Chimp Encounters in Uganda

September 13 2017

Often heard long before they are sighted, over 5000 of man’s closest relatives are believed to live within Uganda’s forests. There are habituated communities in a number of parks and reserves, where clients are able to spend an hour in their company. 

Their distinctive cries can be heard through the forest, heightening anticipation of the encounter and leading trackers to their whereabouts. With smaller groups splintered away from a larger community, its usual to encounter anything from a solitary individual to around10 or 12 chimpanzees as they rest, forage or fornicate. It's usual for the chimps to be fairly mobile, so even when they are found it's likely that they will continue to move through the undergrowth or up in the canopy.

Chimpanzee tracking is a year-round activity. Although the drier months can make walking in the forests easier, given the nature of the terrain it is recommended that guests have sturdy footwear and gaiters.

For those looking to have an extended encounter, there is the opportunity to join the Chimpanzee Habituation Project at Kibale, whereby guests join researchers and can stay with the apes from nesting to nesting, following their behaviours throughout the full day. Permits are limited but cost just $200. The various locations where chimpanzee encounters can be experienced are detailed below.



Kibale remains Uganda’s premier chimpanzee tracking destination, with a total population of 1450 chimpanzees and over 120 in the main habituated community the success rate of seeing these primates is virtually guaranteed. The chimp tracking departs daily from the Kanyanchu Visitors Centre at 08h00 and 14h00, with a walk through the forest usually lasting about 3 hours depending on the success of locating the apes. The Chimpanzee Habituation Experience is an opportunity to join researchers who spend time with the apes on a daily basis, carrying out behavioural observations whilst allowing the chimpanzees to become accustomed to the presence of humans. Unlike the standard track, the experience is intended to allow guests to observe the apes’ morning routine of rising from their nests through to their settling for the night; this usually lasts from approximately 06h30 – 19h00.



Established as a sanctuary to home orphaned individuals, clients can take a day excursion from Entebbe to the 50ha Ngamba Island, with facilities that provide the best available care for captive chimpanzees. Although not a natural encounter, visitors are afforded photographic opportunities as visits coincide with the 11h00 and 14h30 feeding sessions (supplementary to the chimpanzees own foraging.) All proceeds from tourist visits go directly to the maintenance of the sanctuary and its projects. It is also possible for visitors to book the Care Giver for a Day experience – an encounter only available to those overnighting at the Sanctuary’s accommodation and subject to strict vaccination requirements.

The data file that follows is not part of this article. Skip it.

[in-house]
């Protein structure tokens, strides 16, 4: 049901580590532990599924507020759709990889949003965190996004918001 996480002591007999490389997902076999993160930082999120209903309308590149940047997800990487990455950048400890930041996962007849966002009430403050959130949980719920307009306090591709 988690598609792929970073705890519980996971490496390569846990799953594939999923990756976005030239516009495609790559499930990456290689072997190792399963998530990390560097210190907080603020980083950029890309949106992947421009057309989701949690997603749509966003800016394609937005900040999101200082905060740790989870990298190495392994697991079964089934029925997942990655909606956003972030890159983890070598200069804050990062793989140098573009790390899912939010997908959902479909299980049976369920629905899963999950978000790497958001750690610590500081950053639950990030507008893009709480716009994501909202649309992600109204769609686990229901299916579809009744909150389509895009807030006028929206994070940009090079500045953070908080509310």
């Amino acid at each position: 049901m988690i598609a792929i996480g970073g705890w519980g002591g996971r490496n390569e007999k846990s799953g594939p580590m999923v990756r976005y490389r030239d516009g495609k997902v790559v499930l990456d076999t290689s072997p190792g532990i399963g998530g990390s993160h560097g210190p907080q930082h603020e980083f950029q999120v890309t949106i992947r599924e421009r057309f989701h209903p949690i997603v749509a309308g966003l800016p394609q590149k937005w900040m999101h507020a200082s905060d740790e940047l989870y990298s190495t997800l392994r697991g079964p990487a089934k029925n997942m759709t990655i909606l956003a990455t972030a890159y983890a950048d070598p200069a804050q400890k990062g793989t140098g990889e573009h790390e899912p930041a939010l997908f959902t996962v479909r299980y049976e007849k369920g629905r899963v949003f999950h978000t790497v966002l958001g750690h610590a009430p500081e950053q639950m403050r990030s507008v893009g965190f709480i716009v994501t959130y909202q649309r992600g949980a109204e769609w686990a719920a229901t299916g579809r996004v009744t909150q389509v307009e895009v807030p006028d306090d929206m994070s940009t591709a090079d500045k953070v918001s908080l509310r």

This forest reserve is an extension of the Maramagambo Forest of QENP, and the chimpanzee tracking available at Kalinzu is gaining popularity with budget-conscious travellers as no national park fees apply. The reserve has approximately 300 – 400 chimpanzees and a community of 40 has been habituated for touristic tracking. Unlike the tracking excursions in the national parks, there is no fixed departure times, although morning activities are recommended and can last up to 4 hours.



There is currently a research project underway within the Semliki Reserve and guests staying at the property on the reserve are able to visit the research station and discuss work being carried out with the resident researchers.



The southeastern section of QENP is dominated by the Maramagambo Forest and Kyambura Gorge, home to the only habituated chimpanzees within QENP. The isolated Kyambura Gorge is a 100-meter deep,16km long forested ravine carved in the otherwise flat savannah plains. The confines of the gorge mean that locating the apes by sound can be relatively easy and there is a fair chance of seeing them. The primates tend to jump between the branches that span the river and so guests tracking these animals require a level of agility and fitness to cope with the steep banks and natural log bridges spanning the river.



Guests travelling to Murchison Falls National Park, may wish to stop at the Kaniyo Pabidi Forest, an extension of the larger Budongo Forest south of the Park. The area supports the densest population of chimpanzees in Uganda and there are two habituated communities, each with approximately 90 chimpanzees, however sightings are not as reliable as at Kibale.
Guests tracking the apes are occasionally rewarded by the sound of chimpanzees drumming the buttressed giant mahoganies – a manner in which the dispersed apes communicate with each other.

Outposts Travel Africa can tailormake your holiday to Uganda. If you are interested in encountering primates, simply contact us and we'll put together an itinerary to suit you.

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